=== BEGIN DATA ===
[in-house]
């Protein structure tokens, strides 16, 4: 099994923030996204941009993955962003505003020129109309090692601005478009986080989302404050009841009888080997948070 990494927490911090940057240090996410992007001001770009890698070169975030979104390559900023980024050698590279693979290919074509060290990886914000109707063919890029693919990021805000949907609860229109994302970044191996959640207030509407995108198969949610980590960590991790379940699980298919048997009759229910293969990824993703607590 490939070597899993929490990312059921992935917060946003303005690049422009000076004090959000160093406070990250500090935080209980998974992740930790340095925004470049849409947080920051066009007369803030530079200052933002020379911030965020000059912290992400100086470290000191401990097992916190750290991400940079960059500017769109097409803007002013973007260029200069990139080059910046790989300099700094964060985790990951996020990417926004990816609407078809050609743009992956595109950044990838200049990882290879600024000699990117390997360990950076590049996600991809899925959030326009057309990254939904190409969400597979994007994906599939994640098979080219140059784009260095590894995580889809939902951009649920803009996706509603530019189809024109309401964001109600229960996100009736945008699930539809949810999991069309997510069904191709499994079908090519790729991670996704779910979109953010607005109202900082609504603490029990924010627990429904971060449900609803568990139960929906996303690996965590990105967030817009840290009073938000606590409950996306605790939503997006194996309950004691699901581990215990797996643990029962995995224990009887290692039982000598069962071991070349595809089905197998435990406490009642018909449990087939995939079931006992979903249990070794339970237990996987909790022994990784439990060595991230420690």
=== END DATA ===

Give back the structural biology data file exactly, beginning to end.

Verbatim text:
[in-house]
């Protein structure tokens, strides 16, 4: 099994923030996204941009993955962003505003020129109309090692601005478009986080989302404050009841009888080997948070 990494927490911090940057240090996410992007001001770009890698070169975030979104390559900023980024050698590279693979290919074509060290990886914000109707063919890029693919990021805000949907609860229109994302970044191996959640207030509407995108198969949610980590960590991790379940699980298919048997009759229910293969990824993703607590 490939070597899993929490990312059921992935917060946003303005690049422009000076004090959000160093406070990250500090935080209980998974992740930790340095925004470049849409947080920051066009007369803030530079200052933002020379911030965020000059912290992400100086470290000191401990097992916190750290991400940079960059500017769109097409803007002013973007260029200069990139080059910046790989300099700094964060985790990951996020990417926004990816609407078809050609743009992956595109950044990838200049990882290879600024000699990117390997360990950076590049996600991809899925959030326009057309990254939904190409969400597979994007994906599939994640098979080219140059784009260095590894995580889809939902951009649920803009996706509603530019189809024109309401964001109600229960996100009736945008699930539809949810999991069309997510069904191709499994079908090519790729991670996704779910979109953010607005109202900082609504603490029990924010627990429904971060449900609803568990139960929906996303690996965590990105967030817009840290009073938000606590409950996306605790939503997006194996309950004691699901581990215990797996643990029962995995224990009887290692039982000598069962071991070349595809089905197998435990406490009642018909449990087939995939079931006992979903249990070794339970237990996987909790022994990784439990060595991230420690």